Mansoor M. Amiji
Heather Clark, Shashi Mehta
Date of Award
Master of Science
Department or Academic Unit
Bouve College of Health Sciences, Department of Pharmaceutical Sciences
pharmaceutical sciences, oncology, molecular biology, hyperoxia therapy, breast cancer, nanoemulsion delivery systems
Chemotherapy, Cancer - Treatment
Pharmacology, Toxicology and Environmental Health
Despite significant advances in new drug discoveries and treatment combinations, the mortality rate due to cancer has not changed significantly over the last fifty years in the United States and many parts of the world. The inability to detect cancer in its early stage accounts for the lethality, which is then associated with poor prognosis as a result of dissemination to other
organs. In breast cancer, for instance, current therapeutic strategies fail to remove root cause of the diseased. This is largely because of the insufficient accumulation of chemotherapeutic agents into the tumor site upon systemic administration and micro environmental selection pressures leading to development of multidrug resistance. As such, there is a critical need to develop more effective therapeutic strategies for breast cancer that lead to enhanced clinical benefits of anticancer therapeutics without the associated systemic toxicity.
Upon initiation of angiogenesis and recruitment of neovasculature, there are regions of solid tumor that lack blood supply. These regions are characterized by the hypoxia, which has been implicated to provide a selective niche for alteration of tumor cell phenotype leading to resistance. Hypoxia induces the expression of hypoxia inducible factor (HIF), which acts as the transcriptional activator of other genes important in disease aggressiveness and metastasis. These include genes that regulate cell proliferation, angiogenesis, glucose transport and metabolism, and cellular invasion from primary tumor.
Based on the need to develop strategies that can alter tumor hypoxia-induced changes, the objective of this study is to evaluate the reversal through hyperoxia treatment in combination with a drug delivery system that can increase tumor drug concentrations, residence, and intracellular delivery. This study evaluated the role of oil-in-water nanoemulsionformulation encapsulating a hydrophobic derivative of doxorubicin, an anthracycline anticancer agent, on cytotoxicity and apoptotic enhancement of tumor cells treated under different oxygen conditions.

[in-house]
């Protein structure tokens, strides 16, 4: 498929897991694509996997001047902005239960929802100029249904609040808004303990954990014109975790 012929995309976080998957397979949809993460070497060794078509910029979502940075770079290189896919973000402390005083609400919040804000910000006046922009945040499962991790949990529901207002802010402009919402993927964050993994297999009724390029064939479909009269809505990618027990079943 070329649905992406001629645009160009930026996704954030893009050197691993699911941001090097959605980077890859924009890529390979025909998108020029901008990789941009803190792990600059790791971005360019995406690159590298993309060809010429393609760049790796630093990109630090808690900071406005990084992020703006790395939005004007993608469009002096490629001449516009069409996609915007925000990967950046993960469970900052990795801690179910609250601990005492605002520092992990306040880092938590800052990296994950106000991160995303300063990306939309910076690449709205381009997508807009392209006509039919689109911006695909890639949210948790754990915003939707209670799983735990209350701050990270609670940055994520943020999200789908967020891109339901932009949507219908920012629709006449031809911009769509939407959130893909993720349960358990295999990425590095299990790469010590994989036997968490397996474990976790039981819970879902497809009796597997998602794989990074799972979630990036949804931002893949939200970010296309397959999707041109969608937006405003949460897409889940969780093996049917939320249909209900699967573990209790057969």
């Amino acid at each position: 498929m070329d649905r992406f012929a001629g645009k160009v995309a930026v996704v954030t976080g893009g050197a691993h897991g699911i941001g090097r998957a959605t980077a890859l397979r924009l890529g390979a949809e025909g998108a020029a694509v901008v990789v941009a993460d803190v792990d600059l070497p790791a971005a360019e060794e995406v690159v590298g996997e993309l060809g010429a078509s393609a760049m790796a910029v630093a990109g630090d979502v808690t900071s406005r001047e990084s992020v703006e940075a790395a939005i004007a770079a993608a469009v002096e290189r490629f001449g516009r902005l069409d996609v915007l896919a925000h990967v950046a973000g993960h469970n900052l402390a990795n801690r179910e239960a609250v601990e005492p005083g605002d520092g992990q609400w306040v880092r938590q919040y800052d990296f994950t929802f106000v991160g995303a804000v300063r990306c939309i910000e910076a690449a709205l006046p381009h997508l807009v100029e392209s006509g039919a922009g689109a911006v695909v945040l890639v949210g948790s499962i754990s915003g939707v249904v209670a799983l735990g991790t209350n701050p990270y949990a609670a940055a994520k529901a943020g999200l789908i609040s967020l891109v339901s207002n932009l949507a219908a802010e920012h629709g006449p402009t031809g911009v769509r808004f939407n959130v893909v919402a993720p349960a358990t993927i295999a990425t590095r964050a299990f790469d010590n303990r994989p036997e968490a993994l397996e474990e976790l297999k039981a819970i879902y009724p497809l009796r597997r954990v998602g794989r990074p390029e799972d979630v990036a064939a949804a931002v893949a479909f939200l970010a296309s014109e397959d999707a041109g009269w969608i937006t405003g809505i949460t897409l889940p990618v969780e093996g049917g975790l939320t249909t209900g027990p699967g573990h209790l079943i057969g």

Nanoemulsion formulations using fish oil, which is rich in omega-3 polyunsaturated fatty acids, as the internal hydrophobic phase, show rapid intracellular accumulation of doxorubicin stearate (DOX stearate) in the endosomes which acts as a reservoir for the release of free DOX over period of time. Increased levels of the reactive oxygen species were detected in the cells treated with 40 and 60% hyperoxia which aid in the cell killing efficiency of DOX stearate. Also, the cytotoxicity and apoptotic activity of doxorubicin stearate was evaluated when administered in nanoemulsion formulations to cells incubated under different oxygen conditions. The data showed enhanced cell killing efficiency of the drug at lower drug concentration. Using MDAMB- 231 triple negative human breast adenocarcinoma cells, we evaluated the changes in expression profile of gene and protein levels of HIF-1α upon treatment with hypoxia, normoxia, nd hyperoxia conditions. Western blot analysis did show degradation of HIF-1α at increase oxygen level but needs to be proved in a better way. Lastly, the results of this study provided important guidance on the clinical utility of hyperoxia therapy in breast cancer patients.
Gopani, Hardip, "Combination chemo and hyperoxia therapy in breast cancer cells using nanoemulsion delivery systems" (2011). Pharmaceutical Science Master's Theses. Paper 20. http://hdl.handle.net/2047/d20001215
Click button above to open, or right-click to save.COinS